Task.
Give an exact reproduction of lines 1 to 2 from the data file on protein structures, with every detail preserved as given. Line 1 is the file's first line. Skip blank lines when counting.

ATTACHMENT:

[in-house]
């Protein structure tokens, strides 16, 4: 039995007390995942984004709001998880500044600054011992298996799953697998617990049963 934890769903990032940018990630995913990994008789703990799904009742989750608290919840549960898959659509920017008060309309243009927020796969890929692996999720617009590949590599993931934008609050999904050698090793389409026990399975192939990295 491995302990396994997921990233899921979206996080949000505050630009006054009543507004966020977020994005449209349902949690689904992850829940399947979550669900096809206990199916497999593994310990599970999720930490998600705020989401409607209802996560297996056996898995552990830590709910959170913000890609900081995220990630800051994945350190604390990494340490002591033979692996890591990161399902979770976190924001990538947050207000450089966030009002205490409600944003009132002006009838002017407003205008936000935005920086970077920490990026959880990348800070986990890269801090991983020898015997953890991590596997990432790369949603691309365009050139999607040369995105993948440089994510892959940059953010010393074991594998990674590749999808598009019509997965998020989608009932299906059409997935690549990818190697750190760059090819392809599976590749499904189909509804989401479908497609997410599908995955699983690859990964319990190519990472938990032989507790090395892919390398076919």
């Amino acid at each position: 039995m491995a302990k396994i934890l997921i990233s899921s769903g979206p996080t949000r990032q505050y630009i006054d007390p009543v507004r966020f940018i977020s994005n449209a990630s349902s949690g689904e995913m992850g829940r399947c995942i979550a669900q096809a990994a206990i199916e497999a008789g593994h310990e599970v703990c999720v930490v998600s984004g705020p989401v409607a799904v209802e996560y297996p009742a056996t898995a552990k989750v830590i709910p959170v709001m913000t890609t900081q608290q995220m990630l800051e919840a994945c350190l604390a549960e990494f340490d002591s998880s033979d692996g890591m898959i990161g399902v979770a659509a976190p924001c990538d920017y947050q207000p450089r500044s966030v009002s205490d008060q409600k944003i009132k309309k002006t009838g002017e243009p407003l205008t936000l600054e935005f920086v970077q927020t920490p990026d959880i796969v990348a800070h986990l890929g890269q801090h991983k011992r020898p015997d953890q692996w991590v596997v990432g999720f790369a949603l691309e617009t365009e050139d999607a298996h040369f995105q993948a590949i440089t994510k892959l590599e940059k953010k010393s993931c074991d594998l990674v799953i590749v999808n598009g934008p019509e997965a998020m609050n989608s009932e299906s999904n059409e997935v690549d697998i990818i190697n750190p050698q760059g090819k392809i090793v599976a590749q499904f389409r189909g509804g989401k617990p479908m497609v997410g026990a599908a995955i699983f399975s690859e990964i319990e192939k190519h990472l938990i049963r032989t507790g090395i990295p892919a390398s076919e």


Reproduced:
[in-house]
């Protein structure tokens, strides 16, 4: 039995007390995942984004709001998880500044600054011992298996799953697998617990049963 934890769903990032940018990630995913990994008789703990799904009742989750608290919840549960898959659509920017008060309309243009927020796969890929692996999720617009590949590599993931934008609050999904050698090793389409026990399975192939990295 491995302990396994997921990233899921979206996080949000505050630009006054009543507004966020977020994005449209349902949690689904992850829940399947979550669900096809206990199916497999593994310990599970999720930490998600705020989401409607209802996560297996056996898995552990830590709910959170913000890609900081995220990630800051994945350190604390990494340490002591033979692996890591990161399902979770976190924001990538947050207000450089966030009002205490409600944003009132002006009838002017407003205008936000935005920086970077920490990026959880990348800070986990890269801090991983020898015997953890991590596997990432790369949603691309365009050139999607040369995105993948440089994510892959940059953010010393074991594998990674590749999808598009019509997965998020989608009932299906059409997935690549990818190697750190760059090819392809599976590749499904189909509804989401479908497609997410599908995955699983690859990964319990190519990472938990032989507790090395892919390398076919």